“I am. No kidding this time. Seth Parker really is the worst. I…” Winnie stopped, took a deep breath to clear the absurd urge to cry. High school was a really long time ago. “I know that Jack thinks I’m just being silly but…this time? I’m not. He’s bad news.”
“Tell me how you know that.” Jack said from the doorway, and Winnie turned to face him.
“Can’t you just take my word for it? Seth Parker hurt people when he was in high school, seriously hurt them, and people don’t change that much.” Well, hurt one person. Two, if Winnie counted Travis.
Maybe it was something he saw in her face, or the catch in her voice she couldn’t quite hold back, but this time Jack seemed to take what she said seriously and considered it for a moment. “I’m assuming whatever you’re referring to, Becky doesn’t know about it and should. Did you tell her?”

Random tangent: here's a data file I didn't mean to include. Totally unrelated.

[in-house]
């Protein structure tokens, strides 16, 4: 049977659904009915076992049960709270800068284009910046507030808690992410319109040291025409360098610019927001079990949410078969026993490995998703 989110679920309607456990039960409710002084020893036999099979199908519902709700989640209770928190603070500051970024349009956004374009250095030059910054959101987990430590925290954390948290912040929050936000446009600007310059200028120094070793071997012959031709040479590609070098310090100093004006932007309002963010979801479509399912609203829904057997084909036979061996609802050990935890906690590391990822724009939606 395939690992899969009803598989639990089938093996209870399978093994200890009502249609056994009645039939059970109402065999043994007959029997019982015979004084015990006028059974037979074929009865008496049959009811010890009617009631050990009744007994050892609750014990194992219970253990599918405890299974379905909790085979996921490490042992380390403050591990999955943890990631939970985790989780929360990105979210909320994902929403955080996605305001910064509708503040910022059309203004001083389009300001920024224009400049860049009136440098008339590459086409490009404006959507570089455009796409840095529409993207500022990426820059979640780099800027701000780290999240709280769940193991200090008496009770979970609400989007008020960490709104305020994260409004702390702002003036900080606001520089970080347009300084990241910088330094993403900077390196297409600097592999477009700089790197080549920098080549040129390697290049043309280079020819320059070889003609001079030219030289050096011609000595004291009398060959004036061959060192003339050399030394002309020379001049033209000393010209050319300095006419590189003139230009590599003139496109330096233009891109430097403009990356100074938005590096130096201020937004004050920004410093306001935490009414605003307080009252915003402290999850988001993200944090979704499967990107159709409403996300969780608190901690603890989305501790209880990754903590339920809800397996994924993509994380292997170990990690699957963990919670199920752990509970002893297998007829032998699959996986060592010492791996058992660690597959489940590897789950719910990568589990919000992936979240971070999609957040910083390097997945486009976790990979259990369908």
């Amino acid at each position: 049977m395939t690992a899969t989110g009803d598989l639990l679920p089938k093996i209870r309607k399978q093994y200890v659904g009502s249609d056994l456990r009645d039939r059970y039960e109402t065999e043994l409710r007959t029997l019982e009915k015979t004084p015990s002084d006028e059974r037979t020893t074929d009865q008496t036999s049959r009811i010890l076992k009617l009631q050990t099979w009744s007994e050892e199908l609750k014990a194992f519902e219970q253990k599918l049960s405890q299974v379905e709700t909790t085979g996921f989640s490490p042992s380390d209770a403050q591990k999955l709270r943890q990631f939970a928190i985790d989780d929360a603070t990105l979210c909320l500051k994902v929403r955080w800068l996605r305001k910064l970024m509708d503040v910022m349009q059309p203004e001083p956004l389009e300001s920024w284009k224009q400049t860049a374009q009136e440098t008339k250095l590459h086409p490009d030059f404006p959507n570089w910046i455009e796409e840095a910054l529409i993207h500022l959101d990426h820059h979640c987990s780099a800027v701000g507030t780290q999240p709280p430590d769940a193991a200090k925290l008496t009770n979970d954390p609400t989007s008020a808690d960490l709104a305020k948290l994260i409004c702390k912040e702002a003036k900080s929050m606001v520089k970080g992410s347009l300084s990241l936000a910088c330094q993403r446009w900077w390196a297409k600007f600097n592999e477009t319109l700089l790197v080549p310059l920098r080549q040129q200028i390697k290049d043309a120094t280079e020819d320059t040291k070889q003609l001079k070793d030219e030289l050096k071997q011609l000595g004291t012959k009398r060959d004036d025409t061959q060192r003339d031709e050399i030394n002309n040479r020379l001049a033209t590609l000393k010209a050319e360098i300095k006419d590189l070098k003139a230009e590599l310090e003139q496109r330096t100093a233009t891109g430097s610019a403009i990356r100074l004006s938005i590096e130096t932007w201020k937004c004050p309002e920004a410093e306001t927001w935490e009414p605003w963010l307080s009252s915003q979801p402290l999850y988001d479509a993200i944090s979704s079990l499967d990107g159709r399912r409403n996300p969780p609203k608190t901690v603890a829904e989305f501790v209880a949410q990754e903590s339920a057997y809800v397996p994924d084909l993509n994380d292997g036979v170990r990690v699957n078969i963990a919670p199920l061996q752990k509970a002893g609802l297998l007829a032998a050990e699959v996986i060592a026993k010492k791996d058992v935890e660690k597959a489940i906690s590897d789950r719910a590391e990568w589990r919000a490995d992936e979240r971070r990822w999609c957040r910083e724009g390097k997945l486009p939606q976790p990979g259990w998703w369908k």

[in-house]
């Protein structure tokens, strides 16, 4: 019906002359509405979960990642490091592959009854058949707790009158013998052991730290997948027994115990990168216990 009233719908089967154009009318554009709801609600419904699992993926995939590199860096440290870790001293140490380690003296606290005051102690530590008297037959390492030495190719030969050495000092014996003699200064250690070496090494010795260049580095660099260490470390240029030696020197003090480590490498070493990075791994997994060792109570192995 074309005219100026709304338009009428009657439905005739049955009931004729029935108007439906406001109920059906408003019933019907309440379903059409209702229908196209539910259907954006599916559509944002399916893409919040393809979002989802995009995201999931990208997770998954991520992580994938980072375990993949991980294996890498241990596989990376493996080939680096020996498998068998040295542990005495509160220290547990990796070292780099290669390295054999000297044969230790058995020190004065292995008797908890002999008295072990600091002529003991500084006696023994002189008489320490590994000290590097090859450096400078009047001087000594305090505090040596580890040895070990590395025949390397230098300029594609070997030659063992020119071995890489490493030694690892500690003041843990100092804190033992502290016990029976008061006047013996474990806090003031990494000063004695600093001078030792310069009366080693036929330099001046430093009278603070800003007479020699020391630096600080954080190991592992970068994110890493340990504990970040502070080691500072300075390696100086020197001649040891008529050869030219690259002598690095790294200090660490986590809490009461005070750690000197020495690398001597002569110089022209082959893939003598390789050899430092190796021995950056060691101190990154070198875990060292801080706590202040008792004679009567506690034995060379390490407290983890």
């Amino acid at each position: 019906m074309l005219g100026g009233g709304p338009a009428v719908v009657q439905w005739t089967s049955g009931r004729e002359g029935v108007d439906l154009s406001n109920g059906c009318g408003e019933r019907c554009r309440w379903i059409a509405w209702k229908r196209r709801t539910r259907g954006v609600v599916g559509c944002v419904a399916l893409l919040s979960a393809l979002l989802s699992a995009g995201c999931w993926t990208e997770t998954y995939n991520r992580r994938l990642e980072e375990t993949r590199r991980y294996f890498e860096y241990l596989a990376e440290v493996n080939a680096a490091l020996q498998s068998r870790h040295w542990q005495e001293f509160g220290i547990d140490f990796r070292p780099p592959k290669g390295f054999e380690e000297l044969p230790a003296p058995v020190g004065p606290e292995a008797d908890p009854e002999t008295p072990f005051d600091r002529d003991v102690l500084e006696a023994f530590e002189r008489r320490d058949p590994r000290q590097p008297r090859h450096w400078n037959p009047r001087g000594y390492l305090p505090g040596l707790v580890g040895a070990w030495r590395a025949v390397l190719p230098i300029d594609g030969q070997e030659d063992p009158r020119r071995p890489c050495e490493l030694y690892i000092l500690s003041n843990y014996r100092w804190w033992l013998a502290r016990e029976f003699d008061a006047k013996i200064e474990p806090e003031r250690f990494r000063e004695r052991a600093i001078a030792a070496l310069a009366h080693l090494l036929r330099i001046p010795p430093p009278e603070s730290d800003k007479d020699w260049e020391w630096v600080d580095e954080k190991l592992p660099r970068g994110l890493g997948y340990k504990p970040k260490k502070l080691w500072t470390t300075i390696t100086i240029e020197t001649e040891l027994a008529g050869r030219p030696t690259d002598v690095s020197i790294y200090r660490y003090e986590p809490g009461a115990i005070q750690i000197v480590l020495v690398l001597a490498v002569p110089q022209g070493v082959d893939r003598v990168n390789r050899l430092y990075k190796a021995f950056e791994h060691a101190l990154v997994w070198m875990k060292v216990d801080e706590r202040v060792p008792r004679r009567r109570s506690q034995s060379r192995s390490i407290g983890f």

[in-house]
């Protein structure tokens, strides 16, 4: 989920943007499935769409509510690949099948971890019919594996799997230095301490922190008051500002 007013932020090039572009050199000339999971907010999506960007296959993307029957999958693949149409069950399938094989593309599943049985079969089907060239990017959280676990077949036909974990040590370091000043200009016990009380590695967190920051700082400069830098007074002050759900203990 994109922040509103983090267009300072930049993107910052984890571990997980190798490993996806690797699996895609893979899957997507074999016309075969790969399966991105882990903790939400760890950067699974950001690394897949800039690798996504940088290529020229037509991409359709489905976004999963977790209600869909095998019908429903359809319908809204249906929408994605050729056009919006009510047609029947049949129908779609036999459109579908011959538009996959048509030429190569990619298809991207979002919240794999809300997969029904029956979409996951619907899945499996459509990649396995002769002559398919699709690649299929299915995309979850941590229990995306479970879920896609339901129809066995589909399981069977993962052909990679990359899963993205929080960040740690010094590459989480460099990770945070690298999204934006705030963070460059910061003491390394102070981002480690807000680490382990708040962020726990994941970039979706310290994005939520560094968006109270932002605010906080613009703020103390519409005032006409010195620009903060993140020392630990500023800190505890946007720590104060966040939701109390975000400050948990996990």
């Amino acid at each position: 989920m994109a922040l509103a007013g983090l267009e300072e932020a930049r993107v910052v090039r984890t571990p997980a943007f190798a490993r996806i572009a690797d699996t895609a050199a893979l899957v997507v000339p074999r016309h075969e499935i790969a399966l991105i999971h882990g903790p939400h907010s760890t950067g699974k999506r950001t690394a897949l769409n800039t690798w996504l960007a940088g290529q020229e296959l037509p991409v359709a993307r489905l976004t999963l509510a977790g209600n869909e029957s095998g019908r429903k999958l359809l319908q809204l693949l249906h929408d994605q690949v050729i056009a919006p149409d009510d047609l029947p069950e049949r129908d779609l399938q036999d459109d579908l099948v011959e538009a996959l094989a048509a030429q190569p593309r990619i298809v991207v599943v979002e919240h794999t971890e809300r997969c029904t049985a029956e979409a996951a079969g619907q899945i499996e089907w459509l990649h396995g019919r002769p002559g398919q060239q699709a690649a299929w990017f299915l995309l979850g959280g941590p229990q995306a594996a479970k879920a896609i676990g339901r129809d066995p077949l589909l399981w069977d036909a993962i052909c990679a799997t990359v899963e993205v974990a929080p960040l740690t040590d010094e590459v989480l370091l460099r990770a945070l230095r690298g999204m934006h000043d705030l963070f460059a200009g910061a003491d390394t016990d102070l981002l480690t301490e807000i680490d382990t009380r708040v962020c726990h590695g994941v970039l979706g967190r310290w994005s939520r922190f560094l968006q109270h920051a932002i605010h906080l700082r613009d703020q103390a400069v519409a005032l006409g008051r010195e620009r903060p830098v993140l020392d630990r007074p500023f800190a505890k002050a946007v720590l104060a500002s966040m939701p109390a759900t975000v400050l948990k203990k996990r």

“She didn’t know. She never paid attention to that stuff in high school, she was too buried in schoolwork.” That wasn’t why Becky didn’t know, though. Becky didn’t know what Seth Parker had done because Winnie had never told anyone, and she planned to keep it that way. “And of course I didn’t tell her. She called with her grand news, all bubbly excitement and effusive apologies for not telling me sooner. She barely let me get a word in edgewise before she was off to do a million things, even if I did want to go all monsoon on her parade. And of course she asked me to be her maid of honor.”